Question: "What is the difference between priests and Levites?"
Answer: The Levites were the tribe of Israelites descended from Levi, one of the twelve sons of Jacob. The priests of Israel were a group of qualified men from within the tribe of the Levites who had responsibility over aspects of tabernacle or temple worship. All priests were to be Levites, according to the Law, but not all Levites were priests.
Priests existed prior to the Levites in a general sense. For example, we first see the role of a priest in Genesis 14:18 during Abraham’s time, long before Levi was born. Melchizedek was the king of the town of Salem, which later became Jerusalem. Melchizedek was also said to be “a priest forever” (Psalm 110:4; cf. Hebrews 6:20; 7:17). Pagan nations also had priests for their religious activities. Jethro, the father-in-law of Moses, was the priest of Midian (Exodus 3:1;18:1).
When the Jews received the Law of Moses at Sinai, the Lord gave commands regarding a formal priesthood for Israel. The priests would be males from the tribe of Levi and must meet certain physical and age qualifications in order to serve. In addition, they had to remain ceremonially clean to perform their duties before a holy God. The priests served as mediators between the Israelites and God. They were the ones who performed animal sacrifices on behalf of the people. It was only the priests who were permitted to enter the Holy Place in the tabernacle and, later, the temple. A more detailed description of the Levitical priesthood can be found in our article “What was the Levitical priesthood?”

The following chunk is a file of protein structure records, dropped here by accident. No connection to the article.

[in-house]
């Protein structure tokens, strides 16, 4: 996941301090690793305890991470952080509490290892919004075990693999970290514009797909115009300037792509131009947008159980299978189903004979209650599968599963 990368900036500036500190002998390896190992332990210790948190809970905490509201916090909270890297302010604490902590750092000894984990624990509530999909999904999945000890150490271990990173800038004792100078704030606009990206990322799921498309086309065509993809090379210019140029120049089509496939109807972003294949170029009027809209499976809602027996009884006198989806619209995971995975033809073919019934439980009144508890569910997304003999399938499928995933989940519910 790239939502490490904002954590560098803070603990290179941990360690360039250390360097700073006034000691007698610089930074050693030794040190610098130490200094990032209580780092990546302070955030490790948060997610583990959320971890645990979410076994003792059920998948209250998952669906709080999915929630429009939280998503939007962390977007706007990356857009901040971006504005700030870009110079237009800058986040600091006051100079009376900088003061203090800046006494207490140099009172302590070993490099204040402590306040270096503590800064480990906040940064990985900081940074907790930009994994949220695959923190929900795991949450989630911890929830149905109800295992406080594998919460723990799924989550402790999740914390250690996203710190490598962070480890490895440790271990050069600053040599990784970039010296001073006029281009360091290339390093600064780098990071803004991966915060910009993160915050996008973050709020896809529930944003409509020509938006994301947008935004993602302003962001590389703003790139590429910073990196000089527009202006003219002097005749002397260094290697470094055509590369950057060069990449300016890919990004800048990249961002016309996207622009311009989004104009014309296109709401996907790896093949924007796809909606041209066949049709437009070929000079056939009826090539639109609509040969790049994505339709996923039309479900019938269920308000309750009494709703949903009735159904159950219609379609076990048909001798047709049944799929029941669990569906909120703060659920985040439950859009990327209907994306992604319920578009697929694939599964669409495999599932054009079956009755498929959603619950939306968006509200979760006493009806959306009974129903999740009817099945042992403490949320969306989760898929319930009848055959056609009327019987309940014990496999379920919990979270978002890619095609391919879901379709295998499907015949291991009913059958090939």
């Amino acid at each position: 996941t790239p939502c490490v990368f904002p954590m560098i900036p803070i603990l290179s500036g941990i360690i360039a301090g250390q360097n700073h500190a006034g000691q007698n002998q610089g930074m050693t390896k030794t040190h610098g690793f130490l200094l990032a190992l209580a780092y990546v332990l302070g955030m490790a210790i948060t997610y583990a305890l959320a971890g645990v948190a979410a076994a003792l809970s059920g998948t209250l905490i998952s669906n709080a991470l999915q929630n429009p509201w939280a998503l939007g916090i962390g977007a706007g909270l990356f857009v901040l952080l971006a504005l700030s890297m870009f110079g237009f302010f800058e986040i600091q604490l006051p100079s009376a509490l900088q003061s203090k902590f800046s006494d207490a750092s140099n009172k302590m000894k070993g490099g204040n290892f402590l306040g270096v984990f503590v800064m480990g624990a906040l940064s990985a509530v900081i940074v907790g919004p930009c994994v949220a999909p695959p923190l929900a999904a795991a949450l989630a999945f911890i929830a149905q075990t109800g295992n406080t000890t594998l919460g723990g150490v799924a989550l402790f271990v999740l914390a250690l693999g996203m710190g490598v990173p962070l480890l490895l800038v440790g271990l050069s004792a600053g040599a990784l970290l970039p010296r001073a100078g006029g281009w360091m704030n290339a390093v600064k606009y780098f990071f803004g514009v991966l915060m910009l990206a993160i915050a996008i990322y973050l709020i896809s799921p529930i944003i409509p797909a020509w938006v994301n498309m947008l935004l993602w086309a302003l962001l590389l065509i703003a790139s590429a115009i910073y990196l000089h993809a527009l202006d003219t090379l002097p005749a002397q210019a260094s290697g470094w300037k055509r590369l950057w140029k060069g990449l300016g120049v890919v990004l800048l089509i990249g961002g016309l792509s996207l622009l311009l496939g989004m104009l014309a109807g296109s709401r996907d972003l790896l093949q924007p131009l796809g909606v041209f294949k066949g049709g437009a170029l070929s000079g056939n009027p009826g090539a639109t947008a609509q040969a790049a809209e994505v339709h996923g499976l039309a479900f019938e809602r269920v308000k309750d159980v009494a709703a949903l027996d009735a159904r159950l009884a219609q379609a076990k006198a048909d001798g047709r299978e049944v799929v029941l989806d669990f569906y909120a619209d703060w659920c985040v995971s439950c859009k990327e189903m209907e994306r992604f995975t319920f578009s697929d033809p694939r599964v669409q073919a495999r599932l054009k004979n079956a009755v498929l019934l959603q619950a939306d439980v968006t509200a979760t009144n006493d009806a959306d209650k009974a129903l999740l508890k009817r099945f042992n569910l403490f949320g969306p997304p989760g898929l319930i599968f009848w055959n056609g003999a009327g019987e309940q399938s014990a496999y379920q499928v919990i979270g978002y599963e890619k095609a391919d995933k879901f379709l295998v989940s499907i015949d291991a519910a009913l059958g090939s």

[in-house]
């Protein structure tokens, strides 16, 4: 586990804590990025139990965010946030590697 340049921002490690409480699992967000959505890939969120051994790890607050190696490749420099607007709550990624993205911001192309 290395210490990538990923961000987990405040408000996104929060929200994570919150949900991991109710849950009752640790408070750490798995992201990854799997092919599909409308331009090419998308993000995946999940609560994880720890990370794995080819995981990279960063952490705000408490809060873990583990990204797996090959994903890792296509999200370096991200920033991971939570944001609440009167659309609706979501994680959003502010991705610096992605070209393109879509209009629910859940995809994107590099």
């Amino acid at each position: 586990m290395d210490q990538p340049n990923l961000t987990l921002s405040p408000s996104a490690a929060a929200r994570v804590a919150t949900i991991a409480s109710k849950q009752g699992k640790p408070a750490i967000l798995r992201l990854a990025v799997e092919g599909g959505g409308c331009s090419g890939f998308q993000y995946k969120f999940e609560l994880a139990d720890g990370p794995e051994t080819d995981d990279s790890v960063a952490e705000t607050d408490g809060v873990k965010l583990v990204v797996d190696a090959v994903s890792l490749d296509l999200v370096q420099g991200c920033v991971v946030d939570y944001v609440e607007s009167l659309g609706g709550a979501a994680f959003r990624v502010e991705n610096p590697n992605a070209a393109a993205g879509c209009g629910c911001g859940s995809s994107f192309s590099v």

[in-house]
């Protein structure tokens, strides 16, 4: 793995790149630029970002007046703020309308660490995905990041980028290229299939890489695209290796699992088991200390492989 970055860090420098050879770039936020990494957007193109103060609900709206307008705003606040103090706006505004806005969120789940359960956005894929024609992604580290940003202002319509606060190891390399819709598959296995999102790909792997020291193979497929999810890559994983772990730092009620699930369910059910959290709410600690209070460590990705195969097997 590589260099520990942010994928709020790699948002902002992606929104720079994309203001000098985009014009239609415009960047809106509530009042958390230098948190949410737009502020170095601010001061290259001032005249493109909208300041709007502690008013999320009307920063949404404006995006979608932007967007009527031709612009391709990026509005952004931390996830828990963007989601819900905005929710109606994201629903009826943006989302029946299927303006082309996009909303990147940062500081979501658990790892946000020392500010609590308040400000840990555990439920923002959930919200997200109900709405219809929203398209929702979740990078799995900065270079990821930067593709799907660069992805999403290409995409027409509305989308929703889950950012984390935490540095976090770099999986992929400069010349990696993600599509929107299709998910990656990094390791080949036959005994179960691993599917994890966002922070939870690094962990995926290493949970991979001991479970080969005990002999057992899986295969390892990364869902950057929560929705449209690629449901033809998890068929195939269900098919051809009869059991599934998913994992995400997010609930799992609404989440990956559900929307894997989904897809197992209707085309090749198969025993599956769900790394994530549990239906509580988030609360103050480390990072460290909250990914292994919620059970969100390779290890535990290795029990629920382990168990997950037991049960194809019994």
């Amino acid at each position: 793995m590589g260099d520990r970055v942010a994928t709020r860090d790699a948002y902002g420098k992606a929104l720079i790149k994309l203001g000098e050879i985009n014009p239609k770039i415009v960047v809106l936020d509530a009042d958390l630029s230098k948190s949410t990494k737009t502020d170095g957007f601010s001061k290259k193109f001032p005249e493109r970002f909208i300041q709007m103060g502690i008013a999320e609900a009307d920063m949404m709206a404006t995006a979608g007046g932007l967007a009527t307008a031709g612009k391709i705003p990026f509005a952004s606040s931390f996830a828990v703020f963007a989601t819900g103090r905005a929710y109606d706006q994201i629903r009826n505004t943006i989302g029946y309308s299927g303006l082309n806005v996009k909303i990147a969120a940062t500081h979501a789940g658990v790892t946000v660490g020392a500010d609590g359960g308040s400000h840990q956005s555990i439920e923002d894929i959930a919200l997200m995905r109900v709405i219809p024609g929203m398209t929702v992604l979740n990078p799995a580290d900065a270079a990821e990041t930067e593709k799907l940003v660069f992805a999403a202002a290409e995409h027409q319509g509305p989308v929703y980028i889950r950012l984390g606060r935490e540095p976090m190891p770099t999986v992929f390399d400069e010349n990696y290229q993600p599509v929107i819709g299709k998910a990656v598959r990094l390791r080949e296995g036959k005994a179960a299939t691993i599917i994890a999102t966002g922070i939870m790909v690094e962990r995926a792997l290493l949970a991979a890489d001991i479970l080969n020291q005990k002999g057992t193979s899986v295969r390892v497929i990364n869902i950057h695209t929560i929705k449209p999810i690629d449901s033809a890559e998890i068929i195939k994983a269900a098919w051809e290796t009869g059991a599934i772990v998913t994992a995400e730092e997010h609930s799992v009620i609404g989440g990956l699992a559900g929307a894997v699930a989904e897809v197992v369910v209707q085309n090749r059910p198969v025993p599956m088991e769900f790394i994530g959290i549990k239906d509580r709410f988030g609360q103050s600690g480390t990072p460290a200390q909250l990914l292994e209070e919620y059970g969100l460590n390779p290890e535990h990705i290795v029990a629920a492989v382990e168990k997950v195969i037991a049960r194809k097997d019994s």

Among these Levitical priests was the high priest. The first high priest was Aaron, the brother of Moses. His sons and their descendants were to serve as the future high priests of the nation of Israel (Exodus 29). Only the high priest was permitted to enter the Most Holy Place in the tabernacle and temple, and that only once per year on the Day of Atonement. A more detailed description of the work of the high priest can be found in our article “What was the biblical role of the high priest?”
Ezra, one of the leaders of the Jews who returned from Babylon, was a Levitical priest (Nehemiah 12:1). Zechariah and Elizabeth, John the Baptist’s parents, were both Levites descended from Aaron (see Luke 1:5). Zechariah was a priest, but his son, John, also a Levite, was a prophet, not a priest.
By the time of Jesus’ earthly ministry, the Jewish priesthood held much spiritual and political power. In fact, the Jewish chief priests were involved in sentencing Jesus to death.
Following the resurrection of Jesus, believers now live under a new covenant in which all Christians are priests: “But you are a chosen people, a royal priesthood, a holy nation, God’s special possession, that you may declare the praises of him who called you out of darkness into his wonderful light” (1 Peter 2:9). We no longer need an earthly mediator between us and God because Jesus has made the final sacrifice on our behalf and acts as our Mediator (Hebrews 10:19–23; 1 Timothy 2:5).
The Jewish role of high priest is now fulfilled by Jesus, who serves as our high priest. Jesus’ sacrifice ended our need for continued sacrifices. The Holy Spirit guides and counsels us.
The Levitical priesthood was part of the old covenant system of sacrifices. It has been fulfilled in Jesus, and we are now under the new covenant. There is no longer a biblical mandate for priests. Every follower of Christ has access to God, regardless of gender, race, or tribe (Hebrews 7:11–28; Ephesians 3:11–12; Colossians 3:11).